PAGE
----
When patients are first diagnosed with a trigger finger, they’re usually very concerned. Trigger finger causes a snapping, and sometimes pain, in the hand, and often leads to decreased movement in the finger. Most people think that this is a very uncommon condition. The truth is that is it is one of the most common conditions that hand surgeons treat.
Muscles in the forearm become tendons in the hand that eventually insert into the bone. When the muscles contract, they pull on the tendons, which subsequently move the bones across the joints. These tendons run through structures called “pulleys.” The purpose of the pulleys is to keep the tendons near the bone in order to allow more motion. Trigger finger occurs when the tendons get irritated and thickened, or if the pulleys get thickened. This can cause a snapping as the tendon moves through the pulley. Sometimes trigger finger can goe away on its own, but sometimes it doesn’t. It is even possible for the finger to get stuck in one position.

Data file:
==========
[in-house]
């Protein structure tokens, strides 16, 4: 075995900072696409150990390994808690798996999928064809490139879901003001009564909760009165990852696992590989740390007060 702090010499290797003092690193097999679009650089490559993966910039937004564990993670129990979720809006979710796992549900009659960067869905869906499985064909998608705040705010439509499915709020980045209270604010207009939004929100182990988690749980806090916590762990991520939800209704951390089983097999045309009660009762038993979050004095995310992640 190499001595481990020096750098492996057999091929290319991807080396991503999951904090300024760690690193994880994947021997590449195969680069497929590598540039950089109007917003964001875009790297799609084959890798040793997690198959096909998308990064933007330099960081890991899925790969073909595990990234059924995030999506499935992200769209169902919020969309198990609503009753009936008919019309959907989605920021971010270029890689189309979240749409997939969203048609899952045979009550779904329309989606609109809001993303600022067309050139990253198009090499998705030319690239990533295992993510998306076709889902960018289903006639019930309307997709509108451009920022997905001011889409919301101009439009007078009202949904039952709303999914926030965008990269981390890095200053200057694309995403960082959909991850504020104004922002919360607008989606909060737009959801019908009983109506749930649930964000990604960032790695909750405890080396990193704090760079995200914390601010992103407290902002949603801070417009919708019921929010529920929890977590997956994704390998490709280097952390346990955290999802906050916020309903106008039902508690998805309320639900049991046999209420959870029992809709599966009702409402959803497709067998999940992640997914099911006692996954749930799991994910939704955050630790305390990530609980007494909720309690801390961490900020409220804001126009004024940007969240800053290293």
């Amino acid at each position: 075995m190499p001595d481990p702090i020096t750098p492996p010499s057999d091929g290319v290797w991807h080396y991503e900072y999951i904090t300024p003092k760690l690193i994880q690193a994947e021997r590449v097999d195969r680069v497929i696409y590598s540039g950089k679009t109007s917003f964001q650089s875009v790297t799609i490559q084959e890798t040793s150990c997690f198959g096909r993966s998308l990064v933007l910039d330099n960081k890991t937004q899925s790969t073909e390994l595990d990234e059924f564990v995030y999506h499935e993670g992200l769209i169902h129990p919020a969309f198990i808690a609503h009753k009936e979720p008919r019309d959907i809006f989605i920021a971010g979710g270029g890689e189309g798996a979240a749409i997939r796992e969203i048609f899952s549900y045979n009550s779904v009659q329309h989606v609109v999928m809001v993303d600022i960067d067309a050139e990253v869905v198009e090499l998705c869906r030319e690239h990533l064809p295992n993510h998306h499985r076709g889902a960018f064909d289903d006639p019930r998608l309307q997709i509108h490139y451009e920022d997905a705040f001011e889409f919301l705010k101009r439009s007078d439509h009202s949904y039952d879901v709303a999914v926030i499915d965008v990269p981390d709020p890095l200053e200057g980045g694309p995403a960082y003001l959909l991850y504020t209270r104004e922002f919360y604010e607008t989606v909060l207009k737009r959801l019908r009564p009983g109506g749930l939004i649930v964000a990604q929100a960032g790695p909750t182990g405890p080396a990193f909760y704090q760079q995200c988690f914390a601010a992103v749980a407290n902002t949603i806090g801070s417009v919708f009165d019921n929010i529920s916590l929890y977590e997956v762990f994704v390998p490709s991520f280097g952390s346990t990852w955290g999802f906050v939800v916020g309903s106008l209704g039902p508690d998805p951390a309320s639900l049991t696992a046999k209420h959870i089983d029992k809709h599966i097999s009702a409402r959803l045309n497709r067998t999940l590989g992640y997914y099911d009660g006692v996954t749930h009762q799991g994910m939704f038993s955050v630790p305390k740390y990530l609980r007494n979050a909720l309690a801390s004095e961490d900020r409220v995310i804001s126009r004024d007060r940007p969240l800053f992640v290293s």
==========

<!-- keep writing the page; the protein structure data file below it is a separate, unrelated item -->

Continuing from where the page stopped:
There are several treatment options have been described for trigger finger including splinting, injection therapy and surgery. Most likely on your first visit the doctor will offer you an injection. This is a steroid injection given directly into the tendon sheath that will help decrease inflammation. At first you may notice increased snapping and clicking in the finger, but eventually it should decrease. Depending on the severity of your conditionk, the results of steroid injections can be extremely beneficial. However, if these measures do not work, surgery is required. The procedure can often be done in the office with a needle, but sometimes it is necessary for the surgery to take place in the operating room under a local anesthetic. The results of this treatment are excellent, and most people recover without any evidence of any more triggering.